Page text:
Were you wondering what the FBI was doing hanging out on Reddit
, and using random out-of-context comments to put tracking devices on vehicles? Well, not surprisingly, the government's social networking voyeurism goes much further. Jay
points us to the news, revealed via an EFF Freedom of Information Act request, that parts of the government are using social networks to try to "friend" people in order to keep track of them
. They even point out that the general desire of individuals to collect more friends means that many won't wonder why a government official they don't know wants to be their friend:
Narcissistic tendencies in many people fuels a need to have a large group of "friends" link to their pages and many of these people accept cyber-friends that they don't even know. This provides an excellent vantage point for FDNS to observe the daily life of beneficiaries and petitioners who are suspected of fraudulent activities.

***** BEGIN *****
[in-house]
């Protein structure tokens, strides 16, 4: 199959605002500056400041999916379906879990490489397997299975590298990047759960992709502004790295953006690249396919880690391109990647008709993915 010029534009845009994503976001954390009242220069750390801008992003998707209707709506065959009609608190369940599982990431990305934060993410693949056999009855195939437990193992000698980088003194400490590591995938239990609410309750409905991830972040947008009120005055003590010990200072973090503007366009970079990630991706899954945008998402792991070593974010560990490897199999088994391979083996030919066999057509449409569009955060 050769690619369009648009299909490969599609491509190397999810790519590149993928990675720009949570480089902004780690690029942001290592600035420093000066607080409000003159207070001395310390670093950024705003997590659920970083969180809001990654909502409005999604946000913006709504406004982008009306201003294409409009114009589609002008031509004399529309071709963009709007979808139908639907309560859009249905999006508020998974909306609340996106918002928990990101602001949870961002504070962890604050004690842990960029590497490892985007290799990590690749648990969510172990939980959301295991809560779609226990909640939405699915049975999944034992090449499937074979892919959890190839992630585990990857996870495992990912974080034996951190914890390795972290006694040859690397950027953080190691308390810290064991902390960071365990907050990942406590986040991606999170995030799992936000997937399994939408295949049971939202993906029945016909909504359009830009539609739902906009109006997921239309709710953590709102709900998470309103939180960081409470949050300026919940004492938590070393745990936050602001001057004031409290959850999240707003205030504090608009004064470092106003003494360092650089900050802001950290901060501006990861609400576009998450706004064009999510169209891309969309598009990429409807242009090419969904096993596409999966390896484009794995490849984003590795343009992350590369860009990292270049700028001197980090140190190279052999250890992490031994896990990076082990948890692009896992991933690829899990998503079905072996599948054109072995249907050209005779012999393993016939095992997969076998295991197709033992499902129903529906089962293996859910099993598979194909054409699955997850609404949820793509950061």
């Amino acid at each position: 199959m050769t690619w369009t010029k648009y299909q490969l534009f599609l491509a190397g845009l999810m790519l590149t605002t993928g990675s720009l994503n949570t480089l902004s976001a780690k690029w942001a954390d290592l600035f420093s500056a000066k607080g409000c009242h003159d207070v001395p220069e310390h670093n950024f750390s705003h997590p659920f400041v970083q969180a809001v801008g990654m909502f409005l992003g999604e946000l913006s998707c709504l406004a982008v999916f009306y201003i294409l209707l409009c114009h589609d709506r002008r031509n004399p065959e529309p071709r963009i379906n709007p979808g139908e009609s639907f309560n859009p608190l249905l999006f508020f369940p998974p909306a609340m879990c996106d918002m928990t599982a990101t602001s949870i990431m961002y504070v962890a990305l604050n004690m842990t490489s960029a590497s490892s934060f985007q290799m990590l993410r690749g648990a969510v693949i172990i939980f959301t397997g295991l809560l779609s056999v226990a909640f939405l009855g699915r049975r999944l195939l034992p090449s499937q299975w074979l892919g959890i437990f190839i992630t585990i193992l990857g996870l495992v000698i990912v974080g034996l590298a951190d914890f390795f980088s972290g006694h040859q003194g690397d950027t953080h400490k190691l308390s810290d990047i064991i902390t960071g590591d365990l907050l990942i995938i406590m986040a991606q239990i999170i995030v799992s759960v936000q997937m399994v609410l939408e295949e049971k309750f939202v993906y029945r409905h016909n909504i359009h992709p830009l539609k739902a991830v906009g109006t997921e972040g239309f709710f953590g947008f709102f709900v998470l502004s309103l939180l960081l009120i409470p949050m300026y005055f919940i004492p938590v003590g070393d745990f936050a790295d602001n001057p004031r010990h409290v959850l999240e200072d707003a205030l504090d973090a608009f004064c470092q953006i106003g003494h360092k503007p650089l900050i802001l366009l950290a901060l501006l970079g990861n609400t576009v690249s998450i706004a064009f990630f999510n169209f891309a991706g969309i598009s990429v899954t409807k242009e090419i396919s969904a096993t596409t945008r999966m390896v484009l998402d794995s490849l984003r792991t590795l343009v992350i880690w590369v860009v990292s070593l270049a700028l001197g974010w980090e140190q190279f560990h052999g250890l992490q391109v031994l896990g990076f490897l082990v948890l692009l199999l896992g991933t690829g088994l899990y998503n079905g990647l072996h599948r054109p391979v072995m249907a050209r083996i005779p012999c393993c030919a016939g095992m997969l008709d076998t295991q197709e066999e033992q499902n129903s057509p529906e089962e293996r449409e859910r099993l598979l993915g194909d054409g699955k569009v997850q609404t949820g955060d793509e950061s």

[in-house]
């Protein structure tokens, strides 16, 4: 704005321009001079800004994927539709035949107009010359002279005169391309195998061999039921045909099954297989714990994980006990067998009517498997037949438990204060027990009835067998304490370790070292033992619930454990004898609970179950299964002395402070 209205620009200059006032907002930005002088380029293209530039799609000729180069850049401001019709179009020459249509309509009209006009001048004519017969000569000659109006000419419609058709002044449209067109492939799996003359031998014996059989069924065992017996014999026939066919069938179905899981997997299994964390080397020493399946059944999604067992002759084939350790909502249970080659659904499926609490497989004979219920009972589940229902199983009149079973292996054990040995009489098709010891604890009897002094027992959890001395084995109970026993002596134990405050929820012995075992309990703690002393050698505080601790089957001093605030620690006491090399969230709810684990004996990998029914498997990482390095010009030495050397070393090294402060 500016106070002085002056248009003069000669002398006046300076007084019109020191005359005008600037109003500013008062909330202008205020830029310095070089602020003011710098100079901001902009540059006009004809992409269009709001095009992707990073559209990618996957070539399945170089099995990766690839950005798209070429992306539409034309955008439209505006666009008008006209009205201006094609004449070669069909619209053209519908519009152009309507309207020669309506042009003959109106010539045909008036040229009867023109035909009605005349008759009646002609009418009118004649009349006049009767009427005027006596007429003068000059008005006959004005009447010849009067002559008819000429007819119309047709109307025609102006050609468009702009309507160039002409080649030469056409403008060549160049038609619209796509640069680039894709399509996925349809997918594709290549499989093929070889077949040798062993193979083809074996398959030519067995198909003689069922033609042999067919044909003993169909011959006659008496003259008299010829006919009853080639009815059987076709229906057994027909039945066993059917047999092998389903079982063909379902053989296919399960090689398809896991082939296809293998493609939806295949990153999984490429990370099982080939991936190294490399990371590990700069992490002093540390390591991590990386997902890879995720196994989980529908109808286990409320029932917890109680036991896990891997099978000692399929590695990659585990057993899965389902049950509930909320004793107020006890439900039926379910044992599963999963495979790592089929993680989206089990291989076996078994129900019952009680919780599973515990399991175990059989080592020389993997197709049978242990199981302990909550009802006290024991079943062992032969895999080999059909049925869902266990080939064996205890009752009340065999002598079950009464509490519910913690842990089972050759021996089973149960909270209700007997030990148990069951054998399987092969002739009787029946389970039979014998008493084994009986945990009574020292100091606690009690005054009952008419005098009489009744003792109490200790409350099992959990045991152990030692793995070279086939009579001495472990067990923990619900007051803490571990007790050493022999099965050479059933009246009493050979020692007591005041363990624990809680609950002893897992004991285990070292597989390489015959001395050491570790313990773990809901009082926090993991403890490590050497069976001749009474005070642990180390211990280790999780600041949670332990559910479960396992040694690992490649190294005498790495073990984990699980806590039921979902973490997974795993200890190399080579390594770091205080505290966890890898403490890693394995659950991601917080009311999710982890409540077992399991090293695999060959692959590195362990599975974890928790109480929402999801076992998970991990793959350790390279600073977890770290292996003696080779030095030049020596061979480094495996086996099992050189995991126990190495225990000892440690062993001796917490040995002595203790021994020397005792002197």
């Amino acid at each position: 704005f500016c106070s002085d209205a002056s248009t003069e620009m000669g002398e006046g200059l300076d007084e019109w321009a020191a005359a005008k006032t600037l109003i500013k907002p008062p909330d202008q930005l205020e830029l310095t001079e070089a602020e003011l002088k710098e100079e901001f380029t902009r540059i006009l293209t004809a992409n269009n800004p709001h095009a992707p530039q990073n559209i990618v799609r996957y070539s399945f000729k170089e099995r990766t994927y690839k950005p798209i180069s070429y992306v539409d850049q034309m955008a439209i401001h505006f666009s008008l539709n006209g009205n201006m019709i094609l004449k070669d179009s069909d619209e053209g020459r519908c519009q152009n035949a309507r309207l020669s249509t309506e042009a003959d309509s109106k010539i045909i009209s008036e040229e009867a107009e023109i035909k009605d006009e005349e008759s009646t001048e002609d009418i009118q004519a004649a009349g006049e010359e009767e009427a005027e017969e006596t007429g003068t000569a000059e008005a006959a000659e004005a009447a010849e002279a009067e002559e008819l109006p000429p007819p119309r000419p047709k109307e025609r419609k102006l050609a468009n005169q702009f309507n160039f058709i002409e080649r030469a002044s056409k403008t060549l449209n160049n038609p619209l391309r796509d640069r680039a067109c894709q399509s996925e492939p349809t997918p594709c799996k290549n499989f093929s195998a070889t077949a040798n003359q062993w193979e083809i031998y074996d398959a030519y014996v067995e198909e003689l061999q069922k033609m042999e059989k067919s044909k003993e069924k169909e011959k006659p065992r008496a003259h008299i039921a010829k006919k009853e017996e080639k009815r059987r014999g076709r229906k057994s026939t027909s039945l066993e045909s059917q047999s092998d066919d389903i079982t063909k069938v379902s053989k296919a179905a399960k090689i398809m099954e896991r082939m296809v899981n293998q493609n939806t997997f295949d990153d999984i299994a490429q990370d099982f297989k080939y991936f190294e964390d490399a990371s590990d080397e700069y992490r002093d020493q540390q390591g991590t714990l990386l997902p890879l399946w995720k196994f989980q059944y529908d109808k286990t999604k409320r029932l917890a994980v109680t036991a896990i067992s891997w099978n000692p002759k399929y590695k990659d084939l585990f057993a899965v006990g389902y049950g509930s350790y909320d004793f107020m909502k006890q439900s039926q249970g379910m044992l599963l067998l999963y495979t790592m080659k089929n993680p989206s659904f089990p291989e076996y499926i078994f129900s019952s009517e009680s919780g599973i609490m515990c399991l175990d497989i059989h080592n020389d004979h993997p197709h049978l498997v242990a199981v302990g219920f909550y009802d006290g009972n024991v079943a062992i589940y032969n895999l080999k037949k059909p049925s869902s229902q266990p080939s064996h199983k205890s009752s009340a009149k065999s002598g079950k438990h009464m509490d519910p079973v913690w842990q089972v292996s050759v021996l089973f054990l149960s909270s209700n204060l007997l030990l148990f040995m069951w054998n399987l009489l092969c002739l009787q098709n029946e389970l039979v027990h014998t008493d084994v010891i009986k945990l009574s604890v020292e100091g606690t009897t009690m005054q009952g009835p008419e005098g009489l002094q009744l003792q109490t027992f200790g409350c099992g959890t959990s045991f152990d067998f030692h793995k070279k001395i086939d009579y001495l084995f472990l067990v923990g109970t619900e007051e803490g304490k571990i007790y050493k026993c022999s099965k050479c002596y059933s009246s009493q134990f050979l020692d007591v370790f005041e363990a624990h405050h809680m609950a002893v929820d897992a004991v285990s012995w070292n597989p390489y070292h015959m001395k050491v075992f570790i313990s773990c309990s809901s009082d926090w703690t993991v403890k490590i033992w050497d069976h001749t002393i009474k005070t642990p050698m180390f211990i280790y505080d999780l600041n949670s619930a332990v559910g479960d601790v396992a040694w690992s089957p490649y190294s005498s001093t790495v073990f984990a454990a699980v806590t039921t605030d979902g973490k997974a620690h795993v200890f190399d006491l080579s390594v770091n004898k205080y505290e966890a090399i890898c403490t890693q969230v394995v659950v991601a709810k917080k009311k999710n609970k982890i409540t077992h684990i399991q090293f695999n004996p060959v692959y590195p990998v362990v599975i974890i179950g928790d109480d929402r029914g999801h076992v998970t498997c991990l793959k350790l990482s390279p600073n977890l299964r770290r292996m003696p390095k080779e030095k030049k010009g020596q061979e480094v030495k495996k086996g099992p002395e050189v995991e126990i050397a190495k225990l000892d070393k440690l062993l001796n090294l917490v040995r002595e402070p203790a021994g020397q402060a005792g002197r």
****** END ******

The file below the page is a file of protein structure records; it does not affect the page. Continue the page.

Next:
Now, as the EFF notes, there's nothing wrong with law enforcement making use of social networking tools to try to deal with crime or terrorism. But they do wonder if the rules should be clearer, noting that:
the memo makes no mention of what level of suspicion, if any, an agent must find before conducting such surveillance, leaving every applicant as a potential target. Nor does the memo address whether or not DHS agents must reveal their government affiliation or even their real name during the friend request, leaving open the possibility that agents could actively deceive online users to infiltrate their social networks and monitor the activities of not only that user, but also the user's friends, family, and other associates.
So, no matter what your narcissistic tendencies might be, and your desire to collect as many friends as possible, perhaps think twice before friending random people you don't know.